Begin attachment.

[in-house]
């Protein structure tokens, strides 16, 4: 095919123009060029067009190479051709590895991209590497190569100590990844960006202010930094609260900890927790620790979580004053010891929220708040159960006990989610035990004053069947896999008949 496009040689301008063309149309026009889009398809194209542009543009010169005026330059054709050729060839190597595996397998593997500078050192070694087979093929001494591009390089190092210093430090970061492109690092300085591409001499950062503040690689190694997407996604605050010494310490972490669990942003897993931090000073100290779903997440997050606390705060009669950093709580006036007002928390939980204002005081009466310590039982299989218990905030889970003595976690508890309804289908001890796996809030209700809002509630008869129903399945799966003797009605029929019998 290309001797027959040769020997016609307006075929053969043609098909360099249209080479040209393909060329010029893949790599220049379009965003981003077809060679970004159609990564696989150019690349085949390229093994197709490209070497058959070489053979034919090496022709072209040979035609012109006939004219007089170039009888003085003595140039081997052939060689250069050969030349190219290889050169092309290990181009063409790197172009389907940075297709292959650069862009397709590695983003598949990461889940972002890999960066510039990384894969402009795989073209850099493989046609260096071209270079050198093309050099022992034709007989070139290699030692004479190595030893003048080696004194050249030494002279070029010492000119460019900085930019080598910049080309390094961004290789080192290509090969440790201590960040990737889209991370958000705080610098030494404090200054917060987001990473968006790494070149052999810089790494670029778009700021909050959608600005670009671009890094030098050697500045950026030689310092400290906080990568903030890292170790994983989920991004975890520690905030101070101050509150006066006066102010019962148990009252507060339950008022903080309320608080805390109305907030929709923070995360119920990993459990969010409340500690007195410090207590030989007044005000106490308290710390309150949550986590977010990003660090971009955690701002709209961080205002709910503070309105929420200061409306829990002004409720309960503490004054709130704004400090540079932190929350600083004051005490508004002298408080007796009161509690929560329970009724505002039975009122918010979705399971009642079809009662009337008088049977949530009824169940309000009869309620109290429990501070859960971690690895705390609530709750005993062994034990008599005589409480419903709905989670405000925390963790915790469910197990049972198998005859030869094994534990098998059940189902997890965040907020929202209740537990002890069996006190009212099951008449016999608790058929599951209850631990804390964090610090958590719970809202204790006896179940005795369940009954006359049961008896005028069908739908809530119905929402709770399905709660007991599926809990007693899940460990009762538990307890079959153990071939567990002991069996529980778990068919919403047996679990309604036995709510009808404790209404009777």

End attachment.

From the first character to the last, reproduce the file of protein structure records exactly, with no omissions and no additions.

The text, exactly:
[in-house]
């Protein structure tokens, strides 16, 4: 095919123009060029067009190479051709590895991209590497190569100590990844960006202010930094609260900890927790620790979580004053010891929220708040159960006990989610035990004053069947896999008949 496009040689301008063309149309026009889009398809194209542009543009010169005026330059054709050729060839190597595996397998593997500078050192070694087979093929001494591009390089190092210093430090970061492109690092300085591409001499950062503040690689190694997407996604605050010494310490972490669990942003897993931090000073100290779903997440997050606390705060009669950093709580006036007002928390939980204002005081009466310590039982299989218990905030889970003595976690508890309804289908001890796996809030209700809002509630008869129903399945799966003797009605029929019998 290309001797027959040769020997016609307006075929053969043609098909360099249209080479040209393909060329010029893949790599220049379009965003981003077809060679970004159609990564696989150019690349085949390229093994197709490209070497058959070489053979034919090496022709072209040979035609012109006939004219007089170039009888003085003595140039081997052939060689250069050969030349190219290889050169092309290990181009063409790197172009389907940075297709292959650069862009397709590695983003598949990461889940972002890999960066510039990384894969402009795989073209850099493989046609260096071209270079050198093309050099022992034709007989070139290699030692004479190595030893003048080696004194050249030494002279070029010492000119460019900085930019080598910049080309390094961004290789080192290509090969440790201590960040990737889209991370958000705080610098030494404090200054917060987001990473968006790494070149052999810089790494670029778009700021909050959608600005670009671009890094030098050697500045950026030689310092400290906080990568903030890292170790994983989920991004975890520690905030101070101050509150006066006066102010019962148990009252507060339950008022903080309320608080805390109305907030929709923070995360119920990993459990969010409340500690007195410090207590030989007044005000106490308290710390309150949550986590977010990003660090971009955690701002709209961080205002709910503070309105929420200061409306829990002004409720309960503490004054709130704004400090540079932190929350600083004051005490508004002298408080007796009161509690929560329970009724505002039975009122918010979705399971009642079809009662009337008088049977949530009824169940309000009869309620109290429990501070859960971690690895705390609530709750005993062994034990008599005589409480419903709905989670405000925390963790915790469910197990049972198998005859030869094994534990098998059940189902997890965040907020929202209740537990002890069996006190009212099951008449016999608790058929599951209850631990804390964090610090958590719970809202204790006896179940005795369940009954006359049961008896005028069908739908809530119905929402709770399905709660007991599926809990007693899940460990009762538990307890079959153990071939567990002991069996529980778990068919919403047996679990309604036995709510009808404790209404009777």